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BUSINESS Flying business class on long-haul journeys used to be the norm for many business travellers but now things are a lot more complex, writes Rob Gill CATHAY PACIFIC


othing is more likely to incur the displeasure of a business traveller than telling them their long-haul flight will not be in business class. But there have been plenty of conversations like this over the last decade between travel buyers and their travellers following the restrictions placed on flying “at the front of the plane” in the aftermath of the financial crash and subsequent recession of 2008 and 2009. With the world economy looking more 26

robust – the International Monetary Fund has upgraded its global forecast for economic growth to 3.6% for 2017 and 3.7% in 2018 – will this mean a return to those flatbed seats for long-suffering, long-haul business travellers? And what impact will this improved economic outlook have on prices for longhaul business class fares? Oil prices have been creeping up over the last year and fares may be going in a similar direction, so what can companies do to counteract this upward pricing pressure?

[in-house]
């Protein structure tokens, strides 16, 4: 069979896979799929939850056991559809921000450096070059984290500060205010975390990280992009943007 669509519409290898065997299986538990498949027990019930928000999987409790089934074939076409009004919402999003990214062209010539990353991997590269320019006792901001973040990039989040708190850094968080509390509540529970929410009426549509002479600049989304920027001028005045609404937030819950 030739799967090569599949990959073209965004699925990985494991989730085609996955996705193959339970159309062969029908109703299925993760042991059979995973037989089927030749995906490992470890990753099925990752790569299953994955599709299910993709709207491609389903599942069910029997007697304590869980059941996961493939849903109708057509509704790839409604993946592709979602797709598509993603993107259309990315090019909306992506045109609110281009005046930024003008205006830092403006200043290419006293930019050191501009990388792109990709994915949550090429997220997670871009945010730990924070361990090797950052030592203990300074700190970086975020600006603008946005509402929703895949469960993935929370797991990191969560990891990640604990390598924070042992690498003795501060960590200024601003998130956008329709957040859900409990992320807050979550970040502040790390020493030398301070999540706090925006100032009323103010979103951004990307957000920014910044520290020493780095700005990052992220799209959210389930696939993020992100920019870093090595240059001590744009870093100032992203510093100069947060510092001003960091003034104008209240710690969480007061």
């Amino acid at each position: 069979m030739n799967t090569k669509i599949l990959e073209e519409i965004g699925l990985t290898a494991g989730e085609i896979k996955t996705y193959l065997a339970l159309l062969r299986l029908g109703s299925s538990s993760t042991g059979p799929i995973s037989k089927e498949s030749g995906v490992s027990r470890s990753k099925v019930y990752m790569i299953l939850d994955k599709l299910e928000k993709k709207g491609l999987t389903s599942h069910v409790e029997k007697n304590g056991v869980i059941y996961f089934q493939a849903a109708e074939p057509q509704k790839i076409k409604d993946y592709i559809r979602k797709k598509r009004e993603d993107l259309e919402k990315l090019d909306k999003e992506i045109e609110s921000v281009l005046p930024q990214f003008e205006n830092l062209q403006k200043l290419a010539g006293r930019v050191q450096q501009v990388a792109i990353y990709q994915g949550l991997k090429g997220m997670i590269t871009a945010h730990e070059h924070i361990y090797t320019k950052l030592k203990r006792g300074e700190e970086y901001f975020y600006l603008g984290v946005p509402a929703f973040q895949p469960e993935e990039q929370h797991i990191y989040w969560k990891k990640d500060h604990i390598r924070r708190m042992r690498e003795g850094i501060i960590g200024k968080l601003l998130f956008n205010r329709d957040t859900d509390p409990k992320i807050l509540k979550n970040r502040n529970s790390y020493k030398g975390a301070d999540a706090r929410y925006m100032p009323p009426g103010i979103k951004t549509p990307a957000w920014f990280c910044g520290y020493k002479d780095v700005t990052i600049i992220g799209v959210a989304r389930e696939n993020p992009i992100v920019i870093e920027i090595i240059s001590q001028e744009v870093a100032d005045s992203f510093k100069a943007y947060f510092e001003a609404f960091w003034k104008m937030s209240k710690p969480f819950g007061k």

Long-haul outlook

Economic and aviation market conditions seem likely to lead to an increase in overall long-haul business class fares in 2018, according to the latest research. BCD Travel’s consultancy arm Advito forecasts prices in the sector will rise by an average of 1% next year due to rising demand and airlines undergoing only “cautious expansion”. But these increases will vary by region, with intercontinental fares in Europe and North America predicted to see the largest



11/24/17 10:45 AM

The Business Travel Magazine - December- January 2017/18  
The Business Travel Magazine - December- January 2017/18  

The multi-award-winning publication written and produced for bookers, buyers, arrangers and managers of business travel and meetings. This i...